What you need to know about Theatre Royal Haymarket:
Theatre Royal Haymarket is a Grade I listed playhouse that you will find just off Piccadilly Circus. It’s one of the most beautiful London theatres. With seats for 893 people, it provides a surprisingly intimate theatrical experience. Since 2007, the theatre has produced its own shows as well as welcoming in touring productions. Recently, the Royal Shakespeare Company have been regular visitors.
Despite being one of the grandest theatres in the capital, Theatre Royal Haymarket started life so modestly it was known as ‘The little Theatre in the Hay’. The carpenter John Potter built it in 1720. It struggled for several years, but achieved its break when the Duke of Montague arrived in London and found most theatres unwilling to put on a French play. In 1729 it had its first hit, a production of Hurlothrumbo that played for 30 nights. Its fate turned downwards again with the censorship bill in 1737, which effectively caused the theatre to close. It reopened in 1740 thanks to Charley Macklin (famous for murdering another actor in a row over a wig at the Theatre Royal Drury Lane) who set up a drama school there.
The theatre received its royal patent in possibly the most bizarre way imaginable. Samuel Foote, the owner of the theatre, was at a royal hunting party when he was given a particularly wild horse as a joke. The prank went wrong when Foote was thrown from the horse and broke his leg so badly it had to be amputated. The Duke of York was horrified by the accident and asked Foote what he could do to make amends. Foote requested a royal patent for the theatre, which George III grumpily granted (but only for the summer months and only whilst Foote was alive). The actor-manager wrote a series of plays specifically involving one-legged roles. Titles included The Lame Love and The Devil On Two Sticks.
The theatre began its transformation into the building it is today in 1821 when it reopened having been ambitiously moved slightly south of where it originally was. The main change was that this new building, designed by John Nash, included a striking façade and an new ornate interior including two marble pillars supporting the proscenium arch. C. Stanley Peach, who favoured a Louis XVI style, redesigned the auditorium in 1904. Today, visitors can marvel at the opulent gold fixtures and lush purple tones used on the seats and, in some areas, wallpaper. In short – it’s gorgeous.
Top facts about Theatre Royal Haymarket:
- The next generation of stars working behind the scenes in theatre can hone their skills with the Theatre Royal Haymarket’s Masterclass programme. One of their recent projects involved working with Bravo 22 who use theatre as a tool to help injured service men and women.
- John Nash, who designed the current Theatre Royal Haymarket, also designed Brighton Pavilion and Buckingham Palace.
- In 1949, a riot occurred and the theatre was gutted after an advertised act didn’t arrive on stage. Audiences had turned up to watch a show involving a man getting inside a wine bottle.
Key information about Theatre Royal Haymarket:
Tube: Theatre Royal Haymarket is almost equal distance from Piccadilly Circus (Bakerloo and Piccadilly lines) and Charing Cross (Bakerloo and Northern lines). Both stations are a little over a five minute walk from the venue.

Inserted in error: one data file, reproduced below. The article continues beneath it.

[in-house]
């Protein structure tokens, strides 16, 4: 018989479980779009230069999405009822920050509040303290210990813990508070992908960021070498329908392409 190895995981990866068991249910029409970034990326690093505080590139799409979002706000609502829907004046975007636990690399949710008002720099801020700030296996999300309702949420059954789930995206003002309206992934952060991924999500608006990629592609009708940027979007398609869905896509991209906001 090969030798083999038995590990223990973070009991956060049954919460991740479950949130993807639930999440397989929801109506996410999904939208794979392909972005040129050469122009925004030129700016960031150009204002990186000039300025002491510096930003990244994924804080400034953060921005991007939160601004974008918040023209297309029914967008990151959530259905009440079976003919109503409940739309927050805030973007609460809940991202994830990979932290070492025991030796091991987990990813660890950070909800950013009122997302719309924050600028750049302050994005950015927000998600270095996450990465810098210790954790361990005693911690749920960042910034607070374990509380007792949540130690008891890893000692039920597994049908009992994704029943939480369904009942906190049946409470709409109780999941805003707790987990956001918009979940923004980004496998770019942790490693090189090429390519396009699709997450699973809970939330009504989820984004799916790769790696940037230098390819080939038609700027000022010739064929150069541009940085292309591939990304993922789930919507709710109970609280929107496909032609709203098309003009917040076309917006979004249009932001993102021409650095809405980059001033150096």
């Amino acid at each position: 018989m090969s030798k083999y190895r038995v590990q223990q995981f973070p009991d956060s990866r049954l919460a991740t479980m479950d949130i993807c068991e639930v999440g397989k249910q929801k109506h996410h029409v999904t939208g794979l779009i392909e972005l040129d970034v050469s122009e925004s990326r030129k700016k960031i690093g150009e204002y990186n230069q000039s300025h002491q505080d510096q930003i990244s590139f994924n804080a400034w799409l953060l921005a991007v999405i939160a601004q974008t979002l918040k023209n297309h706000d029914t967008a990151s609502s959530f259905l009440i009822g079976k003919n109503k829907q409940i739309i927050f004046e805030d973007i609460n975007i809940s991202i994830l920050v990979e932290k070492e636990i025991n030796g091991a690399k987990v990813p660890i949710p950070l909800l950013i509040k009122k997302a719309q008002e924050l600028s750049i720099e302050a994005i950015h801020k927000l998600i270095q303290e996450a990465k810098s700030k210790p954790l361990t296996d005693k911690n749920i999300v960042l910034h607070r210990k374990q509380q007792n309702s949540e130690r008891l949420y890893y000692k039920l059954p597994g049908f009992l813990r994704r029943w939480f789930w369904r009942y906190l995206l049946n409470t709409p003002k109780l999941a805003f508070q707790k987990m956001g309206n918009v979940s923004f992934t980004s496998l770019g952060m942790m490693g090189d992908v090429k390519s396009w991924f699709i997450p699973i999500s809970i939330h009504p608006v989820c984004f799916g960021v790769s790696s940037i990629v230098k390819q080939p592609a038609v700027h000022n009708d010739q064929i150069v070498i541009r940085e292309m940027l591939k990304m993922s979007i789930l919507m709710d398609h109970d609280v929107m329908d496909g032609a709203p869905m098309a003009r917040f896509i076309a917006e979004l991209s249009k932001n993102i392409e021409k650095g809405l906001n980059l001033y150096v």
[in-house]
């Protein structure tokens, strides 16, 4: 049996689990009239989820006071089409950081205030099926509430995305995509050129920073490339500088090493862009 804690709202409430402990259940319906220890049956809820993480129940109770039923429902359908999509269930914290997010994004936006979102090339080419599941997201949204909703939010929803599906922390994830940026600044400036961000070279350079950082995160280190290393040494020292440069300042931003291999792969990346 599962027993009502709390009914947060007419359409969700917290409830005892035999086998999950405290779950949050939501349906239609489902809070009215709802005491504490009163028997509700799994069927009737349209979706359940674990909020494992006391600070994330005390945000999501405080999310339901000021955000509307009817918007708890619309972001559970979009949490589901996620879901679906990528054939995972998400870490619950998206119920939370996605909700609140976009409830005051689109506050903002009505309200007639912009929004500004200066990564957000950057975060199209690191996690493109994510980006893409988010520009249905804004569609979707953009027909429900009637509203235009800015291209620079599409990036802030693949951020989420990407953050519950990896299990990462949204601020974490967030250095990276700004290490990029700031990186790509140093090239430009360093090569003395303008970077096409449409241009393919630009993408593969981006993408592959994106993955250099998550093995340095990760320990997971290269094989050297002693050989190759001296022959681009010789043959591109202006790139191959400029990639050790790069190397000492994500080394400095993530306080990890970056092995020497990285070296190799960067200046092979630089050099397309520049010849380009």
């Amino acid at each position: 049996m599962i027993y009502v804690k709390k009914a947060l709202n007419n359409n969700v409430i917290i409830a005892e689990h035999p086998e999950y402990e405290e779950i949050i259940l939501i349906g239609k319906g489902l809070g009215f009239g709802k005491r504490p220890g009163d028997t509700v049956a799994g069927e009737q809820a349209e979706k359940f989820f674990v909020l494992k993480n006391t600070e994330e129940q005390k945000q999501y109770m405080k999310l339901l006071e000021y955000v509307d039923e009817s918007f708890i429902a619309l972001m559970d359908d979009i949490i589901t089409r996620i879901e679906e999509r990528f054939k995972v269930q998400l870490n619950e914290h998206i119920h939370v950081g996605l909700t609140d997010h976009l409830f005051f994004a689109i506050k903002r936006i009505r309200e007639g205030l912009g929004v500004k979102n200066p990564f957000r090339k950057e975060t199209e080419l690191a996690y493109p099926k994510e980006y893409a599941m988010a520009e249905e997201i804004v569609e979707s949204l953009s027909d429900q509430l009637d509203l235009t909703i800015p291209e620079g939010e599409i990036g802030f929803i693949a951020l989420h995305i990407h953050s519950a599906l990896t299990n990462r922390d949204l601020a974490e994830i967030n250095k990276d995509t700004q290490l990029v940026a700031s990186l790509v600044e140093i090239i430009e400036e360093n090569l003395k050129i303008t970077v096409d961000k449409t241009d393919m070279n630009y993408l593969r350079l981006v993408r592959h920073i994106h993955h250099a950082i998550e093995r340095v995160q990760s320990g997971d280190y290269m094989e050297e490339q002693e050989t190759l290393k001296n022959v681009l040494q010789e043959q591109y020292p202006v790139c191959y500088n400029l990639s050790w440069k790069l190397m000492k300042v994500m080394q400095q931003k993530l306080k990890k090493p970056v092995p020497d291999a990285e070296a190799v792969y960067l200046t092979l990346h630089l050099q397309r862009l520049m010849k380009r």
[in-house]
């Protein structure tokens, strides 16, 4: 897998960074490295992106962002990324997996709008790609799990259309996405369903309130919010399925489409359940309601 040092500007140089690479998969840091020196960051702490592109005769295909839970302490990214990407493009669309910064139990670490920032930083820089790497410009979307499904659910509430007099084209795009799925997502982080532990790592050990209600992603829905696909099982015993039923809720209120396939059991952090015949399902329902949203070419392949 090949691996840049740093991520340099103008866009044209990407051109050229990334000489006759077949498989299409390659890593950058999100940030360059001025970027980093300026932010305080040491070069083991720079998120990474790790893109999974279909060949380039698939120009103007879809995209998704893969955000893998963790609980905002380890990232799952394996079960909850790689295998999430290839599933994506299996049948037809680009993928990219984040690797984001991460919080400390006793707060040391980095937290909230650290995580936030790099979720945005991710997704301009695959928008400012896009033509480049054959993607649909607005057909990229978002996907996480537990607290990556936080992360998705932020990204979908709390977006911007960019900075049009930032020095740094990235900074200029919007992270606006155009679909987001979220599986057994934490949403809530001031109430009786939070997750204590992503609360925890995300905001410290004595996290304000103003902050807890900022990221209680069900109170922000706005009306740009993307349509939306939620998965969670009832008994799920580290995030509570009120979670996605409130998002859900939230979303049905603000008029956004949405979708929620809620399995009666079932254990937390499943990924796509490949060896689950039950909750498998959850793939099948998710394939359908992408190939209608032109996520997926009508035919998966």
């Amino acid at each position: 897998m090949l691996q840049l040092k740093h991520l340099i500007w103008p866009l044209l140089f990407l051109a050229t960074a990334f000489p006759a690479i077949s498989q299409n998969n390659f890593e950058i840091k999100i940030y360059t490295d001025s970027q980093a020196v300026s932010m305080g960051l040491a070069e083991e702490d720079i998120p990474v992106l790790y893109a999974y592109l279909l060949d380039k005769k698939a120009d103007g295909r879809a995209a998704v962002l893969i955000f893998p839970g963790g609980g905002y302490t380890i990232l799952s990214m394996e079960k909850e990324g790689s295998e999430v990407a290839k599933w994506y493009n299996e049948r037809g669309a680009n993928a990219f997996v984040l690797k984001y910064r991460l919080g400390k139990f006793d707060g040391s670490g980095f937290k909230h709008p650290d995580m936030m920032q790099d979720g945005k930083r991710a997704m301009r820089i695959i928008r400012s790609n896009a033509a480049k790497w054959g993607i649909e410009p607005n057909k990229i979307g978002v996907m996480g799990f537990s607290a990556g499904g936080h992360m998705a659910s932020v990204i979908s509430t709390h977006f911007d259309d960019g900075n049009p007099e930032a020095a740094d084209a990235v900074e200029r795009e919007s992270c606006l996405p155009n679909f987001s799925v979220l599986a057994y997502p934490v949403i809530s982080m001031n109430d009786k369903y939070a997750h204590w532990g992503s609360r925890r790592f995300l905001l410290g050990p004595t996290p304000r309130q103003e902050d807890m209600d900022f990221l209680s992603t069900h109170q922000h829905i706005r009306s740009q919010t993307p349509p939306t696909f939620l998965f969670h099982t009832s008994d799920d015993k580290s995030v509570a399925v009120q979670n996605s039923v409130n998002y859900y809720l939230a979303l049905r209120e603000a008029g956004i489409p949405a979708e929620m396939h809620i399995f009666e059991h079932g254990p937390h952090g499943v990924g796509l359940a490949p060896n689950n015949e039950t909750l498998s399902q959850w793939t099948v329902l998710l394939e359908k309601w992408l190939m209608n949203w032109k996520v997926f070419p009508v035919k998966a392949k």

Train: Charing Cross train station on The Strand is a five minute walk from the venue.
Bus: Bus numbers 6, 13, 15, 23, 139, 159 and also 453 all travel close to the theatre. Visit the Transport for London website to plan your journey in more detail.
Q-Park car parks can be found at:
Chinatown – 20 Newport Place, WC2H 7PR
Soho – Poland Street, W1F 7NQ
Trafalgar – Spring Gardens, SW1A 2TS
Leicester Square – Whitcomb Street, WC2H 7DT
Q-Park offers discounted parking for ticket-holders visiting participating West End theatres. The Theatre Royal Haymarket is part of the Q-Park Theatreland Parking Scheme.
NCP car parks can be found at:
Shaftesbury – Selkirk House, Museum Street, WC1A 1JR
Covent Garden – Parker Street, WC2B 5NT
The closest car park to the theatre is: Q-Park Trafalgar.
The closest on-street disabled parking spaces is on Suffolk Street and Charles II Street.
Theatre Royal Haymarket is wheelchair accessible through a side entrance on Haymarket. Please let the Duty Manager or box office know when you arrive so that they can make sure the door is open. This entrance takes you directly into the Stalls where wheelchair spaces are available towards the rear of the auditorium.
You can find the accessible toilet on the Stalls level.
Working dogs are welcome in the theatre, but you cannot take them into the auditorium. The theatre is happy to arrange for a member of staff to dog sit for them throughout the performance.
The theatre has an infra-red hearing system. You can borrow headsets from the Front of House desk for a £10.00 deposit, which they will refund at the end of the performance.
Theatre Royal Haymarket provides access discounts, but not on all price bands of tickets. To discuss arrangements and book tickets, please contact the box office on the number provided above.
Theatre Royal Haymarket has its own bars where visitors can buy drinks and snacks before the performance and during the interval. You can find these in the Stalls, Royal Circle, and Upper Circle/Gallery.
The theatre also offers a selection of hospitality packages for guests to have refreshments in the Oscar Wilde Room or the Royal Receiving Room.
If you’re looking for somewhere to eat beforehand, you’re in the middle of a number of options in nearby Chinatown, Leicester Square and also Covent Garden, where a number of places do special pre-theatre menus.